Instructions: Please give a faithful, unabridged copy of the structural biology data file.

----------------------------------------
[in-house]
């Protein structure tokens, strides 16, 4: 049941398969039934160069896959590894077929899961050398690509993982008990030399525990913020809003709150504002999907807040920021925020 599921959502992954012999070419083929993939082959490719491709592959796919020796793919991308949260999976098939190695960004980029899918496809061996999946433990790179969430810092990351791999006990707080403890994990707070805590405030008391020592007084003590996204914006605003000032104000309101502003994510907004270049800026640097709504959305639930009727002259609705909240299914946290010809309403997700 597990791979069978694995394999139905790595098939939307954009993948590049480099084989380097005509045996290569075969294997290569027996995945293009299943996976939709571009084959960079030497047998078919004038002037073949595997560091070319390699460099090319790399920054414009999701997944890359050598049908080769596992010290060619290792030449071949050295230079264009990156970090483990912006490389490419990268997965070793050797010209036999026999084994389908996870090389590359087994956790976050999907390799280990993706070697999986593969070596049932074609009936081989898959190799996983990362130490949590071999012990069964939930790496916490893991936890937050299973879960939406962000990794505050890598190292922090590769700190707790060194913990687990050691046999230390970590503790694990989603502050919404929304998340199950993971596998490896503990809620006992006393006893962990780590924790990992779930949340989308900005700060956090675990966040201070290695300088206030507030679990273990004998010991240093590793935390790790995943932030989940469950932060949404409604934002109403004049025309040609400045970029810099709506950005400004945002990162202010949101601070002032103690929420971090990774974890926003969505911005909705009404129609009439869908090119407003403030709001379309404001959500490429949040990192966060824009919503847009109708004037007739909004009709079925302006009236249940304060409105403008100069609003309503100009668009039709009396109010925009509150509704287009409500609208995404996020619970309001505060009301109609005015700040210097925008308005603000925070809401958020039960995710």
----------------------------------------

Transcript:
[in-house]
């Protein structure tokens, strides 16, 4: 049941398969039934160069896959590894077929899961050398690509993982008990030399525990913020809003709150504002999907807040920021925020 599921959502992954012999070419083929993939082959490719491709592959796919020796793919991308949260999976098939190695960004980029899918496809061996999946433990790179969430810092990351791999006990707080403890994990707070805590405030008391020592007084003590996204914006605003000032104000309101502003994510907004270049800026640097709504959305639930009727002259609705909240299914946290010809309403997700 597990791979069978694995394999139905790595098939939307954009993948590049480099084989380097005509045996290569075969294997290569027996995945293009299943996976939709571009084959960079030497047998078919004038002037073949595997560091070319390699460099090319790399920054414009999701997944890359050598049908080769596992010290060619290792030449071949050295230079264009990156970090483990912006490389490419990268997965070793050797010209036999026999084994389908996870090389590359087994956790976050999907390799280990993706070697999986593969070596049932074609009936081989898959190799996983990362130490949590071999012990069964939930790496916490893991936890937050299973879960939406962000990794505050890598190292922090590769700190707790060194913990687990050691046999230390970590503790694990989603502050919404929304998340199950993971596998490896503990809620006992006393006893962990780590924790990992779930949340989308900005700060956090675990966040201070290695300088206030507030679990273990004998010991240093590793935390790790995943932030989940469950932060949404409604934002109403004049025309040609400045970029810099709506950005400004945002990162202010949101601070002032103690929420971090990774974890926003969505911005909705009404129609009439869908090119407003403030709001379309404001959500490429949040990192966060824009919503847009109708004037007739909004009709079925302006009236249940304060409105403008100069609003309503100009668009039709009396109010925009509150509704287009409500609208995404996020619970309001505060009301109609005015700040210097925008308005603000925070809401958020039960995710």